by Michael Zak, AOL Autos
Chevrolet has unveiled a new Camaro complete with an old and storied moniker: Z/28.
The news took a run-of-the-mill announcement on the Camaro’s mid-life facelift and made it something exciting. GM handed out earplugs at the unveiling — a sign that some serious engine noise was about to occur.
The Z/28 was last made in 2002, and is a racetrack-ready Camaro. The automaker wanted to make it exceptional, so they removed the regular Camaro engine and replaced it with the engine that lives in the C6 Corvette — a small-block 7.0 liter V8. That engine produces “at least 500 horsepower and 470 pound-feet of torque,” Chevy says.
Even if it’s not as powerful as the current 580-horsepower ZL1 Camaro, Chevy made some other distinctive tweaks to make the Z/28 awesome: It’s 300 pounds lighter than the ZL1, making it a full three seconds faster per lap on the race track.
The new car got some styling tweaks, which are aesthetic and improve aerodynamics, as well as some solid interior features, making the vehicle more safe for drivers while helping decrease premiums for basic auto insurance policies. Recaro racing seats are standard, as is the ZL1’s flat-bottomed steering wheel. The whole interior is finished in a matte-metallic finish called “Octane.”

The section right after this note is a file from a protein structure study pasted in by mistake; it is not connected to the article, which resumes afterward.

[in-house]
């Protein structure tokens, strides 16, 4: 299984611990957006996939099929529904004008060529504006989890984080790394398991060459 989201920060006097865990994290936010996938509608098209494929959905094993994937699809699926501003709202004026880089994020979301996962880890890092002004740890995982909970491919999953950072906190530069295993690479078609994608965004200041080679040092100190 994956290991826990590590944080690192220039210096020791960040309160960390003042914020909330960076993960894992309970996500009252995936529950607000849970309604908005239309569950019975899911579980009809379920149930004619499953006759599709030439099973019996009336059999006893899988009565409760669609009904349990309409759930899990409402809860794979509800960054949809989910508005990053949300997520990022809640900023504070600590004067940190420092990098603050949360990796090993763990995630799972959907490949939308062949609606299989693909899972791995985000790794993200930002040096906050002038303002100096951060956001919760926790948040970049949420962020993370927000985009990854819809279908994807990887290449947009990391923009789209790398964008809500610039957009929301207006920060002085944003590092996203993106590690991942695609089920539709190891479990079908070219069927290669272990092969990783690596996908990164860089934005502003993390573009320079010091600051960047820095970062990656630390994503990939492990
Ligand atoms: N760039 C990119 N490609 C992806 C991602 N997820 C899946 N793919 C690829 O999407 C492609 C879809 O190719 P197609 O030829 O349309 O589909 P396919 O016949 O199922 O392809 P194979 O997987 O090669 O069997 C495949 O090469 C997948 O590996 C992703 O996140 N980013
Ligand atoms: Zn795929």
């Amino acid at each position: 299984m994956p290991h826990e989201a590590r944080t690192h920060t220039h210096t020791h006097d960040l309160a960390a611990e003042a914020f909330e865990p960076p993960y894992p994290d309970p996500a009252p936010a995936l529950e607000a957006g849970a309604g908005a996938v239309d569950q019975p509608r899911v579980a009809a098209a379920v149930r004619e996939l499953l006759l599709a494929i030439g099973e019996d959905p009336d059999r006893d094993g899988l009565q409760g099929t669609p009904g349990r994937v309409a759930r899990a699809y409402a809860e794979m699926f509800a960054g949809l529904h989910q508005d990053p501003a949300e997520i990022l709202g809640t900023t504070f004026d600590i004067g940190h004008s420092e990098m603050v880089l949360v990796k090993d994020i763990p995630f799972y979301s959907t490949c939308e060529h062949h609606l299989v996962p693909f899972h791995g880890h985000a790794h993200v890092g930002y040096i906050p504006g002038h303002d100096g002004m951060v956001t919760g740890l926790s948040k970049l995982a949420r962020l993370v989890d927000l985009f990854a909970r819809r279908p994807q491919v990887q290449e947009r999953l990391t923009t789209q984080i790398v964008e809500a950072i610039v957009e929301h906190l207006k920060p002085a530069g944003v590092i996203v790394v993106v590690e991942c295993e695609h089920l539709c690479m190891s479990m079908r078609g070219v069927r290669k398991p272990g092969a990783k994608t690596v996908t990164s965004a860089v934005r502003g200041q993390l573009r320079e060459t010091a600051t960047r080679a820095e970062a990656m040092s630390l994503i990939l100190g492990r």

The Z/28 Camaro was first introduced back in 1966. Although the base Camaro was designed to provide adrenaline-pumping power, the Z/28 took it a step further. Using a special high-compression 302-cubic-inch V8, the gnarly engine, which was mated to a much more aggressive suspension, produced 290 horsepower and made for a truly white-knuckle ride. For this car we recommend getting the best insurance so you can drive safely all the time.
The Z/28, along with the recently redesigned C7 Corvette, is evidence that General Motors is undergoing a full-on muscle renaissance, and you’ll feel safe as this is a question based car insurance. As the company gradually comes out from the under the watchful eye of the U.S. government and taxpayer base who have been clamoring for more fuel-efficient vehicles, the American automaker returns to offering a classic desire of the American car consumer: pure, unadulterated power.